On the right track.

The class braved single-digit temperatures and ice storms in their quest to learn how to find stories in the snow.

By Keely Savoie

When Noah Charney first spied a flurry of animal tracks across a frozen beaver pond, he knew that he and his Mount Holyoke students were in for an ecological treat. The class had been following a coyote track across the campus of Amherst College.

“We immediately headed over to investigate,” said Charney, a naturalist and author who cotaught the Ecology Through Animal Tracking class offered by Mount Holyoke College’s Professional and Graduate Education (PaGE) Program along with visiting professor Charles Eiseman.

It was clear that the tracks belonged to bobcats—the class had encountered a number of them before—and the shape of the toes indicated that there were a male and a female. But something was different.

“The tracks were not in typical moving pattern,” said Charney. “They were going this way and that, and there were slide marks and patterns you would never see in a typical gait pattern. There was no blood, no kill site, so we quickly realized that all of those things added up to a mating site.”

The finding was the highlight of the course for Charney, and for many of the students in the two-week intensive course, which introduced students to the basics of animal tracking and provided them with a firm footing in natural history. During the first two weeks of January, the class braved single-digit temperatures and ice storms in their quest to learn how to find stories in the snow. They saw evidence of meandering moose, porcupine dens, coyotes, foxes—and, of course, bobcats—all given away by their telltale tracks.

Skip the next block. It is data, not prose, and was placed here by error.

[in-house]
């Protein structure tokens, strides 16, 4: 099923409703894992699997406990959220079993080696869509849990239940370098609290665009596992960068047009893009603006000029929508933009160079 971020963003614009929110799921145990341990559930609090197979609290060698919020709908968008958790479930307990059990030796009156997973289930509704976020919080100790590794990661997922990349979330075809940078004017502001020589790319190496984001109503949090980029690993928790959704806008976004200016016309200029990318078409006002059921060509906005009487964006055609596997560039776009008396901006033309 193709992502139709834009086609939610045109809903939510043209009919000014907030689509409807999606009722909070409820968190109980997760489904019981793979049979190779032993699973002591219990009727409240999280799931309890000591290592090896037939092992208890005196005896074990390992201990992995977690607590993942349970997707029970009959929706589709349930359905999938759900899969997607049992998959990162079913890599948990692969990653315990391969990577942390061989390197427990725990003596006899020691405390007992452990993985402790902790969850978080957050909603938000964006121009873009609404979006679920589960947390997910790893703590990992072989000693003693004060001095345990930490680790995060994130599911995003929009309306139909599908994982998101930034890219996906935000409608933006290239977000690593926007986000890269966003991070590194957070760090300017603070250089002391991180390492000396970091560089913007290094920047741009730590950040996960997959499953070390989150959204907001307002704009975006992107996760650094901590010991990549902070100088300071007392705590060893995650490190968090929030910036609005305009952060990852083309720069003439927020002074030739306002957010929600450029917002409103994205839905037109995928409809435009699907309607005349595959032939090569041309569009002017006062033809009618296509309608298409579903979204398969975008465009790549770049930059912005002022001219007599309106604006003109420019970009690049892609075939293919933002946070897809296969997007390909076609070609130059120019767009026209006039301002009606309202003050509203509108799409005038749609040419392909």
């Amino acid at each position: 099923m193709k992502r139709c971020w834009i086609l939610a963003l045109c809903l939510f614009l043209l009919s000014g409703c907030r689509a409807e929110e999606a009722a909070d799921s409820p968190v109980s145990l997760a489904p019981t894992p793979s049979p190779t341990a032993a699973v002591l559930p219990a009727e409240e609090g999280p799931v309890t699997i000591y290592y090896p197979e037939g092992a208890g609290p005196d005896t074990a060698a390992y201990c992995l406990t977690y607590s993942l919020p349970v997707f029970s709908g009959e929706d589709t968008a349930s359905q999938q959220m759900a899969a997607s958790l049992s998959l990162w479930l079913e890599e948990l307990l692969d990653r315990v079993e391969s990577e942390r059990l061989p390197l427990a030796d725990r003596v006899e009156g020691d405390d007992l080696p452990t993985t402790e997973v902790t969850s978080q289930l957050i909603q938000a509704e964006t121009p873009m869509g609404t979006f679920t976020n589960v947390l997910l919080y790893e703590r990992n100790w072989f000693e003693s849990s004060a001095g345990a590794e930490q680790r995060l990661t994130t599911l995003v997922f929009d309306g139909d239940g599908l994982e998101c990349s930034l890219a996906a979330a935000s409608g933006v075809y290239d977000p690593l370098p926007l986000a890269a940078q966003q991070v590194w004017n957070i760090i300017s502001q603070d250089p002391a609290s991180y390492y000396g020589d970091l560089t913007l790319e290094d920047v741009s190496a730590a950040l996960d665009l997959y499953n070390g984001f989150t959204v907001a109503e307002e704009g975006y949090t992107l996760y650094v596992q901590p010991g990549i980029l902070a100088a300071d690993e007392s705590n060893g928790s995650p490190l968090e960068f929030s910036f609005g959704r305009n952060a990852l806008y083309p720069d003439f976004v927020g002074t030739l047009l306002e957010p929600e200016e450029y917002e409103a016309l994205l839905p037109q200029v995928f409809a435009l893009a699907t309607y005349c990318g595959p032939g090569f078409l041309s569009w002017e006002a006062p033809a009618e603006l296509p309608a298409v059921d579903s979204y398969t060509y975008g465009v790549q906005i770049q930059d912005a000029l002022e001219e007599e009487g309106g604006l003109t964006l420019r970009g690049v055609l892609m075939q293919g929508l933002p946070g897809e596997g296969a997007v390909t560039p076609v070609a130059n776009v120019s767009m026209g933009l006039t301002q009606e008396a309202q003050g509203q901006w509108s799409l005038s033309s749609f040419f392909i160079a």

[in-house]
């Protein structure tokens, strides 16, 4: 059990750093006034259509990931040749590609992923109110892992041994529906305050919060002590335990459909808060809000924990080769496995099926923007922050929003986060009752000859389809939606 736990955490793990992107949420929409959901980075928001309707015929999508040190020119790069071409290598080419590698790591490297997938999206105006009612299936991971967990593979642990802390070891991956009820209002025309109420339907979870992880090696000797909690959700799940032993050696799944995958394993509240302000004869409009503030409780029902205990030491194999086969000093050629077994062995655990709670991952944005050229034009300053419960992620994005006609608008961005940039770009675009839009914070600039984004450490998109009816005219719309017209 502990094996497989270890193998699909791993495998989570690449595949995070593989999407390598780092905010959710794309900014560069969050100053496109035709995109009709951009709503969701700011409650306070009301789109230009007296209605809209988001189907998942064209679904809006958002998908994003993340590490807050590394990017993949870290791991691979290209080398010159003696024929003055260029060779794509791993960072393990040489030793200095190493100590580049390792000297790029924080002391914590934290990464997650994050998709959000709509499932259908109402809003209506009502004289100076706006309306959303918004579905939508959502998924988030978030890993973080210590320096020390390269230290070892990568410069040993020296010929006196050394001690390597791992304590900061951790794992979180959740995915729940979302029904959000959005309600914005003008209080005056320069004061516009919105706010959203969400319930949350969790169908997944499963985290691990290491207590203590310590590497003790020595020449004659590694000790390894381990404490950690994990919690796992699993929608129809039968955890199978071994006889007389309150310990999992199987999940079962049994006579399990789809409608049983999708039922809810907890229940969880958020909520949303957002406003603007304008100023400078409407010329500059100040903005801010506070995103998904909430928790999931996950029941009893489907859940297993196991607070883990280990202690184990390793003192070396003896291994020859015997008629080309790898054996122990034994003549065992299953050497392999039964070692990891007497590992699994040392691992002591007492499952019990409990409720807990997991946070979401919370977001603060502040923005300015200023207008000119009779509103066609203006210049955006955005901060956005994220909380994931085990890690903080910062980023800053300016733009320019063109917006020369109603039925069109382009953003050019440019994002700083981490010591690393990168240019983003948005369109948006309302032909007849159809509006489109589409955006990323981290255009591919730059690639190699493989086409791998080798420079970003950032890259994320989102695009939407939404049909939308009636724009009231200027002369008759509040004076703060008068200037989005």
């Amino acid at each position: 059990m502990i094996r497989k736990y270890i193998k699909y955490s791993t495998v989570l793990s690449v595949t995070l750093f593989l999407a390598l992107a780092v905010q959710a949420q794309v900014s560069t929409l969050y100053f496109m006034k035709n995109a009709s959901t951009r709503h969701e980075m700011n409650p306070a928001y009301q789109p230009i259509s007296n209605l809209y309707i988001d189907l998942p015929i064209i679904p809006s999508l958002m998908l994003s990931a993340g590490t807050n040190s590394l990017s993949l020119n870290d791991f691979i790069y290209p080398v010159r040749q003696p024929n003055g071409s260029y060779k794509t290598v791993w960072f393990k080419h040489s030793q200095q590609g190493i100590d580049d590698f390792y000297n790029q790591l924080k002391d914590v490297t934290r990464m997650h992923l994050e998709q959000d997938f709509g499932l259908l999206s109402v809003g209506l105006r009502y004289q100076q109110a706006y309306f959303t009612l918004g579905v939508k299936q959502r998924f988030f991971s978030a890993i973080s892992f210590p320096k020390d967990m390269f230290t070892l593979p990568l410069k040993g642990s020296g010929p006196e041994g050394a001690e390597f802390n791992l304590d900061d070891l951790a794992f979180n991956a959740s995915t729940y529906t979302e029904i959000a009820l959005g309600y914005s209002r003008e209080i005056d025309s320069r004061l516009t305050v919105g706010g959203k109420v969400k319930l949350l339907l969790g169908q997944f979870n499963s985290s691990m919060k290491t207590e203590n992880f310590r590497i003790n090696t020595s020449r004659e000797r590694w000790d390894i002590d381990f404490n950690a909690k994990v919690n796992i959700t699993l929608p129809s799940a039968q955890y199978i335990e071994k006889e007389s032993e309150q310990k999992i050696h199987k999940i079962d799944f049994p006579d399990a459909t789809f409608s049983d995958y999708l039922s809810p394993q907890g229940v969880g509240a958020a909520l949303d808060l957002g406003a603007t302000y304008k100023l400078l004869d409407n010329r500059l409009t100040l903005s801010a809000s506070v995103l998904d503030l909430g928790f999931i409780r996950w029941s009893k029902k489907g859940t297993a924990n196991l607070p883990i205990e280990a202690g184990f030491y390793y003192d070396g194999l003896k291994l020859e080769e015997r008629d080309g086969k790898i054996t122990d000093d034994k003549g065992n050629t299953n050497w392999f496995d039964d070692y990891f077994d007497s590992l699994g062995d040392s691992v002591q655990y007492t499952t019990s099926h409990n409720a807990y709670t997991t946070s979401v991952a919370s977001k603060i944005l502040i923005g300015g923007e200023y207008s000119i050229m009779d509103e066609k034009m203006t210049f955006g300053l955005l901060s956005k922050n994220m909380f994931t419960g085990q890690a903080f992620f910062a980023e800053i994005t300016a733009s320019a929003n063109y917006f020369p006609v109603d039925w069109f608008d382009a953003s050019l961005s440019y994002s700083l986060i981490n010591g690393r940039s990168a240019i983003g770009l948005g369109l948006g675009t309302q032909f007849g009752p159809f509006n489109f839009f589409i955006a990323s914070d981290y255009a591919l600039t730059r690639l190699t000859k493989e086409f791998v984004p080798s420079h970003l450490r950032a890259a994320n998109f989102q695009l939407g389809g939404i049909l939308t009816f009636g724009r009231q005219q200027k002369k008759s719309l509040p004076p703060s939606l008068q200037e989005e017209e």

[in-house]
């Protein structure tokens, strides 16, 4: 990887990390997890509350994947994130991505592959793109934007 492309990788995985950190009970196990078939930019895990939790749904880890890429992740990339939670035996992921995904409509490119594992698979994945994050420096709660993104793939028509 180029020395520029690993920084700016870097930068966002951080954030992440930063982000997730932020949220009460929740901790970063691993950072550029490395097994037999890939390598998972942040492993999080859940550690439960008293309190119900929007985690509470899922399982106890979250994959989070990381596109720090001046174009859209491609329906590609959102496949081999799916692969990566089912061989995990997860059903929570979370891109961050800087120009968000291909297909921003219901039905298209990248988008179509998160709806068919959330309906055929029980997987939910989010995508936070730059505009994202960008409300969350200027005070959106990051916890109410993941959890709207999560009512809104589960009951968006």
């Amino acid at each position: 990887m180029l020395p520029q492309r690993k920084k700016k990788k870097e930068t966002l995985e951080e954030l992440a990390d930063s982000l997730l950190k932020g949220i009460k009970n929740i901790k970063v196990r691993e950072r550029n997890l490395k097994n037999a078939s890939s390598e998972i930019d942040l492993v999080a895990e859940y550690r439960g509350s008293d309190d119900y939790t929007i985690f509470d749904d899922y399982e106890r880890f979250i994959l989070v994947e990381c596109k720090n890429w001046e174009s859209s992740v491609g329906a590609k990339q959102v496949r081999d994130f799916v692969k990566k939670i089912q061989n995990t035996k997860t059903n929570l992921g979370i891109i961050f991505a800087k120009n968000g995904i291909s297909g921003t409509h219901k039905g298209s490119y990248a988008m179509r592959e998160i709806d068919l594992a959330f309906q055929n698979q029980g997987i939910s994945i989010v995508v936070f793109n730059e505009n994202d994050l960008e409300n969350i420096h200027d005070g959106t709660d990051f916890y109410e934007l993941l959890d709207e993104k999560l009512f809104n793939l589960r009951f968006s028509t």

“It was amazing,” said Katie Gill, a senior from Kittery, Maine, who was thrilled not only by the dozens of animal tracks the class found but also by the skills the students honed by learning how to follow them. “I had always dismissed natural history as not having a strong place in the academic world, but we used the very same observational, cognitive, and analytical skills as you use in a science classroom,” she said.

Each morning, the class met for discussions and a review of different tracks. Then they’d head out into the field for as long as six hours. During lunch, they would delve further into discussions of the area’s natural history.

“We’d stop in a sunny spot and talk about ecological stories and tracking mysteries,” said Charney, who believes that understanding the natural world has far-reaching implications for people in their daily lives. “If you think about it, so much of what we do has to be informed by natural history, not just projects that directly involve sustainability and conservation, but also things such as architecture, city planning, and more. But we do things that don’t work in the real world because we have such a limited understanding of natural history,” he said.

Sophie Rabinow, a first-year student from France who is contemplating a major in astronomy and architecture, took the class because she wanted to experience learning beyond the boundaries of a classroom. She discovered that nature’s classroom offered outdoor delights alongside the rigor of more traditional learning environments.

“It confirmed my idea that natural history plays an essential part in the world,” Rabinow said. “I never really noticed footprints and signs before. Now I constantly see signs and am able to reconstruct the animals’ paths and behaviors. I will certainly carry this knowledge forward with me.”

Get on your track. Apply to PaGE now.